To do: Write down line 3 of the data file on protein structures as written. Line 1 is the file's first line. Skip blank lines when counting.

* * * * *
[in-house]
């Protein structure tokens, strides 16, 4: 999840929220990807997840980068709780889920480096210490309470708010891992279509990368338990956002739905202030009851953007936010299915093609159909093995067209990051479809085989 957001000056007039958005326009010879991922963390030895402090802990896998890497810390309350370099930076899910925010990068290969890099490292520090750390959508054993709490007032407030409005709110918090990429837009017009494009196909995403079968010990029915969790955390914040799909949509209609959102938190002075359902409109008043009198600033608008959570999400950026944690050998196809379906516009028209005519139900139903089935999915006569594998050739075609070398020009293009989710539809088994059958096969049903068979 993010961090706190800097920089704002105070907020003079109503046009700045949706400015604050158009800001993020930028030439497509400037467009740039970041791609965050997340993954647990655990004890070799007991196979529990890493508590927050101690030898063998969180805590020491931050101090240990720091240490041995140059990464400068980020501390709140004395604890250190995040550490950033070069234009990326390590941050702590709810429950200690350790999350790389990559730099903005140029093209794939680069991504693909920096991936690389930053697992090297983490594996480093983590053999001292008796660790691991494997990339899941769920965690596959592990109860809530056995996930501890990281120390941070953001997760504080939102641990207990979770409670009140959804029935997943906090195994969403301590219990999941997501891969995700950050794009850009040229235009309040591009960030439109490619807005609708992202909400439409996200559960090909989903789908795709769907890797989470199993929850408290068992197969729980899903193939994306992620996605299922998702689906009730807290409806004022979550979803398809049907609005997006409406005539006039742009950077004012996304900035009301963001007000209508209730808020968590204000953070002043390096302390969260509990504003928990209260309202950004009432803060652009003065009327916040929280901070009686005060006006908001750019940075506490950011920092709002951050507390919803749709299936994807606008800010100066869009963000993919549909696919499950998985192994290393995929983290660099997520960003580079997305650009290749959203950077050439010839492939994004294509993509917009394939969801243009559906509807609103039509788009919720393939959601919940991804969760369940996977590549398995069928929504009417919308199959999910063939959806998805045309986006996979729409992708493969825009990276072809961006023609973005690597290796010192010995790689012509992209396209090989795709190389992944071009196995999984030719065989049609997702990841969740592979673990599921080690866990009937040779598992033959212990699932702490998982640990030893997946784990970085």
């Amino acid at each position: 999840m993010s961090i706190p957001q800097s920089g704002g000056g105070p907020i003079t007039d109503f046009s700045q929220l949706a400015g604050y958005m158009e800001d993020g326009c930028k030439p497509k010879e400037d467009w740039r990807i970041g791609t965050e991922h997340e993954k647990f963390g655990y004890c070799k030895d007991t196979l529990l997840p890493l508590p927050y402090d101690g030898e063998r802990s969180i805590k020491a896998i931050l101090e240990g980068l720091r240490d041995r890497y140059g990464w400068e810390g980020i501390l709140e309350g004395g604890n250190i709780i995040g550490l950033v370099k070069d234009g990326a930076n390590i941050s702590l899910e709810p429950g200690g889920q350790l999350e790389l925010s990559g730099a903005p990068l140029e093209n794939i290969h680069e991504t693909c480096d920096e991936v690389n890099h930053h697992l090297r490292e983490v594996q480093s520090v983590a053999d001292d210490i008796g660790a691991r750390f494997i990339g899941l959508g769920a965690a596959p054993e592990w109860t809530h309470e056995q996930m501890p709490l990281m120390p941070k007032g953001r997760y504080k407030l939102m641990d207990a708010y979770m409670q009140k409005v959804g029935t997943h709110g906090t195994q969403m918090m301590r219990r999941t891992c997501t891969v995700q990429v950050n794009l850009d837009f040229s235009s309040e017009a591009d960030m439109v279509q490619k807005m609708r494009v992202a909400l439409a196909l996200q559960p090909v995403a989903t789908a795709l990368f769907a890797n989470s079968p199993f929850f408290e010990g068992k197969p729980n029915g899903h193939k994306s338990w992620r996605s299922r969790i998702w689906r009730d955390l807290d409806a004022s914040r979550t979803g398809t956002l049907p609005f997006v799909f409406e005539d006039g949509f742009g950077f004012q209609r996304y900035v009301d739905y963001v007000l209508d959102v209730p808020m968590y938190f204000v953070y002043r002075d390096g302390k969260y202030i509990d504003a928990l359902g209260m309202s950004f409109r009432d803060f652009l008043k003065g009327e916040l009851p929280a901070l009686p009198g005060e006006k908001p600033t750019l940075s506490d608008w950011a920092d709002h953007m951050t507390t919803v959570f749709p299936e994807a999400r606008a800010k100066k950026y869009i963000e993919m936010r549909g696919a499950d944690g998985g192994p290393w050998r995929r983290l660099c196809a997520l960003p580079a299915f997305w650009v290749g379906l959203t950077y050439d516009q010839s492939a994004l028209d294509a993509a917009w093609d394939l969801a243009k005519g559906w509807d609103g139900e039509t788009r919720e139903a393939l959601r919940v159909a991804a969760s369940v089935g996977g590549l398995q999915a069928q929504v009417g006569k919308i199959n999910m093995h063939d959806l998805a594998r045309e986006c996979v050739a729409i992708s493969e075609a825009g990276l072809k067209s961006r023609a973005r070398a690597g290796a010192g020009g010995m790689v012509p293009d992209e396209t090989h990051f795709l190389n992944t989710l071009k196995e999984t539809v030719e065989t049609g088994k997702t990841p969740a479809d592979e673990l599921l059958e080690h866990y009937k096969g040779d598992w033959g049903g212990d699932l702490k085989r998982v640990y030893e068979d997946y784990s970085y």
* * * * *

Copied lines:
């Amino acid at each position: 999840m993010s961090i706190p957001q800097s920089g704002g000056g105070p907020i003079t007039d109503f046009s700045q929220l949706a400015g604050y958005m158009e800001d993020g326009c930028k030439p497509k010879e400037d467009w740039r990807i970041g791609t965050e991922h997340e993954k647990f963390g655990y004890c070799k030895d007991t196979l529990l997840p890493l508590p927050y402090d101690g030898e063998r802990s969180i805590k020491a896998i931050l101090e240990g980068l720091r240490d041995r890497y140059g990464w400068e810390g980020i501390l709140e309350g004395g604890n250190i709780i995040g550490l950033v370099k070069d234009g990326a930076n390590i941050s702590l899910e709810p429950g200690g889920q350790l999350e790389l925010s990559g730099a903005p990068l140029e093209n794939i290969h680069e991504t693909c480096d920096e991936v690389n890099h930053h697992l090297r490292e983490v594996q480093s520090v983590a053999d001292d210490i008796g660790a691991r750390f494997i990339g899941l959508g769920a965690a596959p054993e592990w109860t809530h309470e056995q996930m501890p709490l990281m120390p941070k007032g953001r997760y504080k407030l939102m641990d207990a708010y979770m409670q009140k409005v959804g029935t997943h709110g906090t195994q969403m918090m301590r219990r999941t891992c997501t891969v995700q990429v950050n794009l850009d837009f040229s235009s309040e017009a591009d960030m439109v279509q490619k807005m609708r494009v992202a909400l439409a196909l996200q559960p090909v995403a989903t789908a795709l990368f769907a890797n989470s079968p199993f929850f408290e010990g068992k197969p729980n029915g899903h193939k994306s338990w992620r996605s299922r969790i998702w689906r009730d955390l807290d409806a004022s914040r979550t979803g398809t956002l049907p609005f997006v799909f409406e005539d006039g949509f742009g950077f004012q209609r996304y900035v009301d739905y963001v007000l209508d959102v209730p808020m968590y938190f204000v953070y002043r002075d390096g302390k969260y202030i509990d504003a928990l359902g209260m309202s950004f409109r009432d803060f652009l008043k003065g009327e916040l009851p929280a901070l009686p009198g005060e006006k908001p600033t750019l940075s506490d608008w950011a920092d709002h953007m951050t507390t919803v959570f749709p299936e994807a999400r606008a800010k100066k950026y869009i963000e993919m936010r549909g696919a499950d944690g998985g192994p290393w050998r995929r983290l660099c196809a997520l960003p580079a299915f997305w650009v290749g379906l959203t950077y050439d516009q010839s492939a994004l028209d294509a993509a917009w093609d394939l969801a243009k005519g559906w509807d609103g139900e039509t788009r919720e139903a393939l959601r919940v159909a991804a969760s369940v089935g996977g590549l398995q999915a069928q929504v009417g006569k919308i199959n999910m093995h063939d959806l998805a594998r045309e986006c996979v050739a729409i992708s493969e075609a825009g990276l072809k067209s961006r023609a973005r070398a690597g290796a010192g020009g010995m790689v012509p293009d992209e396209t090989h990051f795709l190389n992944t989710l071009k196995e999984t539809v030719e065989t049609g088994k997702t990841p969740a479809d592979e673990l599921l059958e080690h866990y009937k096969g040779d598992w033959g049903g212990d699932l702490k085989r998982v640990y030893e068979d997946y784990s970085y």